It is not uncommon to look back with bemusement and sarcasm, to liken the online world of the mid-1990s as a primordial place, when the Web was mostly barren and boring, and not a place to linger. Technology writer Farhad Manjoo has called that period the “Jurassic Web,” and observed that what was “striking about the old Web [was] how unsure everyone seemed to be about what the new medium was for.”

Manjoo further wrote: “Sifting through old Web pages today is a bit like playing video games from the 1970s; the fun is in considering how awesome people thought they were, despite all that was missing,” by contemporary standards.

“There’s no YouTube, Digg, Huffington Post, or Gawker. There’s no Google, Twitter, Facebook, or Wikipedia,” Manjoo wrote of the early Web.

Right he was.

A somewhat more charitable characterization was offered a couple of years ago by Evgeny Morozov, in an essay in the New York Times. Morozov lamented the passing of cyberflânerie, the pleasure of wandering leisurely online without knowing where one would go or what one might find.

He wrote that the slowly loading Web pages of those days and the unmistakable “funky buzz of the modem” offered “their own weird poetics” — and the promise of “opening new spaces for play and interpretation.”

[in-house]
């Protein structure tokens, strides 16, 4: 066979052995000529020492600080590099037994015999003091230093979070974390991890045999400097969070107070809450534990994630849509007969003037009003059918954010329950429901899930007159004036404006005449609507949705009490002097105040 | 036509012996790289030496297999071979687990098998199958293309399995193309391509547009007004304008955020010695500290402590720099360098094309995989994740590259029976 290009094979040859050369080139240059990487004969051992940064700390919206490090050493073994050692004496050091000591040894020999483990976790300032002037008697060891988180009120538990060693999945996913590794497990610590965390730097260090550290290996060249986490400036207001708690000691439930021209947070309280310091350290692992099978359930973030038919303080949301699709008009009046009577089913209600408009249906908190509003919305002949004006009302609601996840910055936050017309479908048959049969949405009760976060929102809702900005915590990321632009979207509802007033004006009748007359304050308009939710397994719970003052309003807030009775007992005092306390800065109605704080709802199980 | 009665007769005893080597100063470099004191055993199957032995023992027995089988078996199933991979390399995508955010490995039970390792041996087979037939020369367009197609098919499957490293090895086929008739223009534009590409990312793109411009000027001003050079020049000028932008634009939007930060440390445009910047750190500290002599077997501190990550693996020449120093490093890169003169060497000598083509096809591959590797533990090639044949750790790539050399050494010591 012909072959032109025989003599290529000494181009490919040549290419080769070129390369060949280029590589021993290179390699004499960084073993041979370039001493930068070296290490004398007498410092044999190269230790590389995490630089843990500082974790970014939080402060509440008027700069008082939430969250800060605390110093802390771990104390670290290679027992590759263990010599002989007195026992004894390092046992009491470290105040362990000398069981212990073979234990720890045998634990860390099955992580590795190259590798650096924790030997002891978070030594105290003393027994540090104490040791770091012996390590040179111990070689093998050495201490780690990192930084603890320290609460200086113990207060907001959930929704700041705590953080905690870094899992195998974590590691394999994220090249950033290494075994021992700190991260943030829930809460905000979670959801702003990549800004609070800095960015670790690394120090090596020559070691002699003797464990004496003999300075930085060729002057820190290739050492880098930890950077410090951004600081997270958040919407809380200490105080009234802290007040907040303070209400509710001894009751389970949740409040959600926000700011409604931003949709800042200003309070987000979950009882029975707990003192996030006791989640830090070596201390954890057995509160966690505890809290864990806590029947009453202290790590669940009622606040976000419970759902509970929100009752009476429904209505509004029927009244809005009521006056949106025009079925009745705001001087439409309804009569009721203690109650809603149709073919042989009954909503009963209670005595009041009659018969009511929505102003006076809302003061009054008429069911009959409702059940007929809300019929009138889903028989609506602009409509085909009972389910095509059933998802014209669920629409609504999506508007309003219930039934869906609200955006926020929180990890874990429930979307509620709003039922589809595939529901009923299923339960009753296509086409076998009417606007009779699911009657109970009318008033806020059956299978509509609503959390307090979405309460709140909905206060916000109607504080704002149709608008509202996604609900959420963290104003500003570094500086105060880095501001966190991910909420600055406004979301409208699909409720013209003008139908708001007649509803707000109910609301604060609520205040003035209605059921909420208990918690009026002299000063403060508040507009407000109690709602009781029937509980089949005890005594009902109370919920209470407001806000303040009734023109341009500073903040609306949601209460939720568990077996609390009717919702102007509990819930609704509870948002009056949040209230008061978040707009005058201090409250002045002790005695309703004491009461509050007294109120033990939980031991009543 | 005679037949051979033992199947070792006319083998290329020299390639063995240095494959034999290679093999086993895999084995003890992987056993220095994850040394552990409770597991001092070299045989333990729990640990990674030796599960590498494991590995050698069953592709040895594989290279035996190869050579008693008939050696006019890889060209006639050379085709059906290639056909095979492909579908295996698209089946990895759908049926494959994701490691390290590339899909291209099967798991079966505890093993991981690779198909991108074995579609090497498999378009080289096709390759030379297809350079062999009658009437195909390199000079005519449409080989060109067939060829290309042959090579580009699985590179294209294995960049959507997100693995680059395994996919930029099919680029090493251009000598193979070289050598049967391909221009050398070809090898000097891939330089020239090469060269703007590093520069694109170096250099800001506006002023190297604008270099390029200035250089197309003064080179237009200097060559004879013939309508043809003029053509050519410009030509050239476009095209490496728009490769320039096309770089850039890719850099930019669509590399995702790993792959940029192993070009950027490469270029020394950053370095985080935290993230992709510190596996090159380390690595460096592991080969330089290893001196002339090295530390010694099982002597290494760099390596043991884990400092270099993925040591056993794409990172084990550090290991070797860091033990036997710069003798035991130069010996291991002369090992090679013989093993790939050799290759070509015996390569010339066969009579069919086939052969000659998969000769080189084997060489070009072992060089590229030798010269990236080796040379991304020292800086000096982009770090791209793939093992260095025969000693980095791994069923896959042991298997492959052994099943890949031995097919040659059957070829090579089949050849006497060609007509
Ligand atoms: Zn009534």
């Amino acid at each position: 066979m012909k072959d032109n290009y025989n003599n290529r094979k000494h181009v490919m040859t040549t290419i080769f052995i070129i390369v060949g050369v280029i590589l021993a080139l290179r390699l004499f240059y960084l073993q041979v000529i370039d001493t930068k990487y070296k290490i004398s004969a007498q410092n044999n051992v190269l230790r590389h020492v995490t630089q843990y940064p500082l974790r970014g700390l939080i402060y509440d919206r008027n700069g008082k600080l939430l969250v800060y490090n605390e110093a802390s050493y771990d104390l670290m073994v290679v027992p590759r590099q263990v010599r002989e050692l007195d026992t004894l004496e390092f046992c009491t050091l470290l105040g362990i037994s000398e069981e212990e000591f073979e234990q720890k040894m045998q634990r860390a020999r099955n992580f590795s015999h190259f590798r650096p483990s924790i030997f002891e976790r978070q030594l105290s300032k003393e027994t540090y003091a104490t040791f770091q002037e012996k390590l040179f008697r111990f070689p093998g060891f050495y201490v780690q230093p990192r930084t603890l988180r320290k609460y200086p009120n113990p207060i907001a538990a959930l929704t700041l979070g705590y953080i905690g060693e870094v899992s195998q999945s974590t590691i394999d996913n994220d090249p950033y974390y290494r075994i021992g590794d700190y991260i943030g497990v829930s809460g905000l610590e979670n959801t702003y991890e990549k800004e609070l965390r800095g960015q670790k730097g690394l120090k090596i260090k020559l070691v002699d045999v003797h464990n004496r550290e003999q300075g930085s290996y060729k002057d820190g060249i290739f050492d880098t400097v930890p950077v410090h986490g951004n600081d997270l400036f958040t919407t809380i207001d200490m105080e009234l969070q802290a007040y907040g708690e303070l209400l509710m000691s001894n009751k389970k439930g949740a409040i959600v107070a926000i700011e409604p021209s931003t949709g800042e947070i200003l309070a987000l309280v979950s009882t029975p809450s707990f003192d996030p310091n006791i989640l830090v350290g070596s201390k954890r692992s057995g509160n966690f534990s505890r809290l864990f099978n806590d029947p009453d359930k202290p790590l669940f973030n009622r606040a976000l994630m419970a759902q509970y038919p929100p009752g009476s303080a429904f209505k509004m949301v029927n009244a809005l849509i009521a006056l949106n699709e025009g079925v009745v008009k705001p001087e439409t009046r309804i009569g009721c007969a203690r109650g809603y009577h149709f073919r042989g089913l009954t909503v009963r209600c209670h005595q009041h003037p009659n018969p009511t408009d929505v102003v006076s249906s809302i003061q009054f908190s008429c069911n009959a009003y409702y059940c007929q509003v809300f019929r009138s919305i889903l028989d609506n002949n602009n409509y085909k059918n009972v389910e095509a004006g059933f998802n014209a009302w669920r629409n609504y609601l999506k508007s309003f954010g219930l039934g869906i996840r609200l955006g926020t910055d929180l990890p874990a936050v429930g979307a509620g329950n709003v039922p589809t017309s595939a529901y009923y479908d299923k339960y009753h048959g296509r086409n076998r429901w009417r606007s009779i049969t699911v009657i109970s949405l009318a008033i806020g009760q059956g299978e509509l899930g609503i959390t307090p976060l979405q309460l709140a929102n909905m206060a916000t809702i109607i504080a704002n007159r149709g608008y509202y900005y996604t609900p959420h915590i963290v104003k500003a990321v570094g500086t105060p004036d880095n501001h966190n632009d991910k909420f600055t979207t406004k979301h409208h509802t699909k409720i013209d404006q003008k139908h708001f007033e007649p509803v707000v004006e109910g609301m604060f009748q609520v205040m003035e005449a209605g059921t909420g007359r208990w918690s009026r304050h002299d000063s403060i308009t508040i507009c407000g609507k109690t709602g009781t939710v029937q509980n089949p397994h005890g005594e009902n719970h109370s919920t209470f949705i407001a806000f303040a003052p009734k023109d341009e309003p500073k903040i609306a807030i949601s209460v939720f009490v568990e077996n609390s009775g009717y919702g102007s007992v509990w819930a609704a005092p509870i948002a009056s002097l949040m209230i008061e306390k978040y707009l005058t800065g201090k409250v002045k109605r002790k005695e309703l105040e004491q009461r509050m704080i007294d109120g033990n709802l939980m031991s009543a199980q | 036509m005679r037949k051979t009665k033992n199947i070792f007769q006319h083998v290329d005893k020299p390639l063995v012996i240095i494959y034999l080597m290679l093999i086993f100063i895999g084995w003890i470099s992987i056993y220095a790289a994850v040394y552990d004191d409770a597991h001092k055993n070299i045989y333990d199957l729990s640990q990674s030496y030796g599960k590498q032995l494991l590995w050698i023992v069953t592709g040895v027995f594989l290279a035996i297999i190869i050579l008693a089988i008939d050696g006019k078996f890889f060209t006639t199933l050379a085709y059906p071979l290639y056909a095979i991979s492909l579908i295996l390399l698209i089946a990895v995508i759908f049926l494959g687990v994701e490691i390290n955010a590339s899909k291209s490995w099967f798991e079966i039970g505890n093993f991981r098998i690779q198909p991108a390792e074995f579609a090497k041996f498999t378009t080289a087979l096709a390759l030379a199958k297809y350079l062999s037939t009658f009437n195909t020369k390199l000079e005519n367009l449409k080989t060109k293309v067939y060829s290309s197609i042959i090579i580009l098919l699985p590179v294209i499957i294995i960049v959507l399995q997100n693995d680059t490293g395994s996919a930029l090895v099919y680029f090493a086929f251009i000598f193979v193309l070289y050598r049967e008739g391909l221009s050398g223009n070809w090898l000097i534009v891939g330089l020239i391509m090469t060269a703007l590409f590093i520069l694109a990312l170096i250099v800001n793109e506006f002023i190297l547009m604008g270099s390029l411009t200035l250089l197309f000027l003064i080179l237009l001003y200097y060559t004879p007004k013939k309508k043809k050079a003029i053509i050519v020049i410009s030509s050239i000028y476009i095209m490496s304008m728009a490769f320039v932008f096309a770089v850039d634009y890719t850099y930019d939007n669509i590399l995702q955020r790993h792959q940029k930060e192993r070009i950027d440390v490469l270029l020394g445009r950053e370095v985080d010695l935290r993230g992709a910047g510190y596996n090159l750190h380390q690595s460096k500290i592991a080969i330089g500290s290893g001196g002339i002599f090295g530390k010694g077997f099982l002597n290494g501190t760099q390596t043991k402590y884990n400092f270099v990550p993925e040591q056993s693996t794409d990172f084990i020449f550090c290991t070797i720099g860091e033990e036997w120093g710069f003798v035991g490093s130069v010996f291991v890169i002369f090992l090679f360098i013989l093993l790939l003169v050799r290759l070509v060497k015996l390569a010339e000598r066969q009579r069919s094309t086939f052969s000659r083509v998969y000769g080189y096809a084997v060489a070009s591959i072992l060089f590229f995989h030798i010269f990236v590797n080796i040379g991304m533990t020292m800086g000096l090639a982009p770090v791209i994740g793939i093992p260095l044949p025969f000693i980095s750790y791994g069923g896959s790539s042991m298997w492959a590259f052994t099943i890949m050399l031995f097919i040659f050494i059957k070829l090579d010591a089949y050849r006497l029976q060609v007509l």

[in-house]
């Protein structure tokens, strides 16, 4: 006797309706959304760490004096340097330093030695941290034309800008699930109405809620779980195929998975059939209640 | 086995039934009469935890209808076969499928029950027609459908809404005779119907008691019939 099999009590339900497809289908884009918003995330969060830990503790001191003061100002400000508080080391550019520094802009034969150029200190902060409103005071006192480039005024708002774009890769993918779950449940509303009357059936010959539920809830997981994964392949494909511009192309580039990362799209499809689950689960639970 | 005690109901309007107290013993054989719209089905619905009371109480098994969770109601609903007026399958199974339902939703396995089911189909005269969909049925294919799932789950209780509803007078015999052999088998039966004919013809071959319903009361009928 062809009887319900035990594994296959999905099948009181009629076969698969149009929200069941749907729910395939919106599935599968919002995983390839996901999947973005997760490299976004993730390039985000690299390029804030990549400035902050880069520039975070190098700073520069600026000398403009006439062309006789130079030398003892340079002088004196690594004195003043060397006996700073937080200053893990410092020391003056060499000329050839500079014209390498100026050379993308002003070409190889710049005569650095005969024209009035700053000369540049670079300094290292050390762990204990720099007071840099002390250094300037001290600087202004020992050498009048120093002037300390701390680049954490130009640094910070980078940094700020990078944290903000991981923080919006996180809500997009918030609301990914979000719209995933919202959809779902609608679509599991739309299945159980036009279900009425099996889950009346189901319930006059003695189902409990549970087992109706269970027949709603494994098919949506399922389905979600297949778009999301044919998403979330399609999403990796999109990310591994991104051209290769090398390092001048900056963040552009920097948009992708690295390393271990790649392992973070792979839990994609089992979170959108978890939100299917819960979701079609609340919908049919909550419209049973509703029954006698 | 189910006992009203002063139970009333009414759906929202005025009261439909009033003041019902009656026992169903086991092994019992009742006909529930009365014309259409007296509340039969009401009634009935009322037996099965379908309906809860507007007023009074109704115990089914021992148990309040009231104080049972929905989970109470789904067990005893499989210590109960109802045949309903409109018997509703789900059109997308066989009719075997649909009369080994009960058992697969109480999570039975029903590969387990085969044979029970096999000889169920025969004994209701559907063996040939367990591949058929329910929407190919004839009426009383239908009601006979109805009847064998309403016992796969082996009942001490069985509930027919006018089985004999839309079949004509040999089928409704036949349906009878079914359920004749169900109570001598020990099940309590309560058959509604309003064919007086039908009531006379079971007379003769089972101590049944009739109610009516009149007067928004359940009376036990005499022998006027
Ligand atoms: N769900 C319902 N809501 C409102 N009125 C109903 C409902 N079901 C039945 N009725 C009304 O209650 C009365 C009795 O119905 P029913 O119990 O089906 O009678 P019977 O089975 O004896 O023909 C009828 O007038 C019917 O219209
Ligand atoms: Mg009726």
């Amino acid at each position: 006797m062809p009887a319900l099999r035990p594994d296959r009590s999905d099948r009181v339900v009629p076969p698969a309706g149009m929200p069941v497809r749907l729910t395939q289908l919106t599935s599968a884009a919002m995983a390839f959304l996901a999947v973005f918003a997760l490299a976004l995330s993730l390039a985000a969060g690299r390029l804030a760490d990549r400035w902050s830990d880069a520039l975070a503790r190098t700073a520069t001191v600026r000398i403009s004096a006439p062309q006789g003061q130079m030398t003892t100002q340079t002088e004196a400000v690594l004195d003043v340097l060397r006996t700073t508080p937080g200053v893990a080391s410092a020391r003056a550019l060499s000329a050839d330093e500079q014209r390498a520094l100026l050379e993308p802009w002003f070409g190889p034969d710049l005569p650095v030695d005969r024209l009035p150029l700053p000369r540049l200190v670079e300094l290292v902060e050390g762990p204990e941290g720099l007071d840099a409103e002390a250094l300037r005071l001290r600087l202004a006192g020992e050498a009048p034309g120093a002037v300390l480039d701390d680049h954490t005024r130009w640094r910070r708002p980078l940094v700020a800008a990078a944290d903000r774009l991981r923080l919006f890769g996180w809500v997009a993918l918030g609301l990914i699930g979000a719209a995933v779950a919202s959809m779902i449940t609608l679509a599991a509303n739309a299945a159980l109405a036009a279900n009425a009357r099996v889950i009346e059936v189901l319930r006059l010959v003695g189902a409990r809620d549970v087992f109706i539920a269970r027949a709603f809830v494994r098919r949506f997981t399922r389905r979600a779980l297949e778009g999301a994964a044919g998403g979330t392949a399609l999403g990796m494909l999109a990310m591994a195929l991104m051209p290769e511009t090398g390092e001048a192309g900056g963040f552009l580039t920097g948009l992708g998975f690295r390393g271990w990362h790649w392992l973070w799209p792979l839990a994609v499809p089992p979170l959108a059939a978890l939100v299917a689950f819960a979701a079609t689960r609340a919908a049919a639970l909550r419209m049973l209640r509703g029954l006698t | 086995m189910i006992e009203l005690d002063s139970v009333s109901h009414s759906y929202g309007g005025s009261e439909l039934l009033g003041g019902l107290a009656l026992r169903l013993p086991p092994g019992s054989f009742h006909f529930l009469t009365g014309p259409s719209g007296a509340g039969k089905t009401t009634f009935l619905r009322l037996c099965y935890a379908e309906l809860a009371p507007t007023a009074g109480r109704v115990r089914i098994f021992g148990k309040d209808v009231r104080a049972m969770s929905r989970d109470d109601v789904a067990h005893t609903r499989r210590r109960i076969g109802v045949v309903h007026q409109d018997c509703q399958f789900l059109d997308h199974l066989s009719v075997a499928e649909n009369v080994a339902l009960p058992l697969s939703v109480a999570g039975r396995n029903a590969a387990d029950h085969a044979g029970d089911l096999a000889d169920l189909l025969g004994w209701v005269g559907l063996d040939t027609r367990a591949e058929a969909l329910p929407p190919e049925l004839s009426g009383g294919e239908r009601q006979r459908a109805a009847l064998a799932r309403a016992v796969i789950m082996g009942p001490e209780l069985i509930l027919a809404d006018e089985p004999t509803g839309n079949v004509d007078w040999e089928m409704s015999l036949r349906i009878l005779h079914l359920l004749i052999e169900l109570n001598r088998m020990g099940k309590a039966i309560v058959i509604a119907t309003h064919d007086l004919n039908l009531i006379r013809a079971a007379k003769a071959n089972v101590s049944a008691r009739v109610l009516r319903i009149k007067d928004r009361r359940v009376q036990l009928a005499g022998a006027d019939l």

But the cyberflâneur has faded away, Morozov wrote, adding that “cyberflânerie seems at odds with the world of social media.” The Web, he lamented, is “no longer a place for strolling — it’s a place for getting things done. Hardly anyone ‘surfs’ the Web anymore.”

Well, maybe. It’s certainly not difficult to find ways to squander — or lose track of — time online. (A couple of years ago, the New York Times reported on an emergent “time-wasting gap” between children of poor and well-to-do families, which evoked the rich-poor “digital divide” that attracted much commentary in the 1990s.)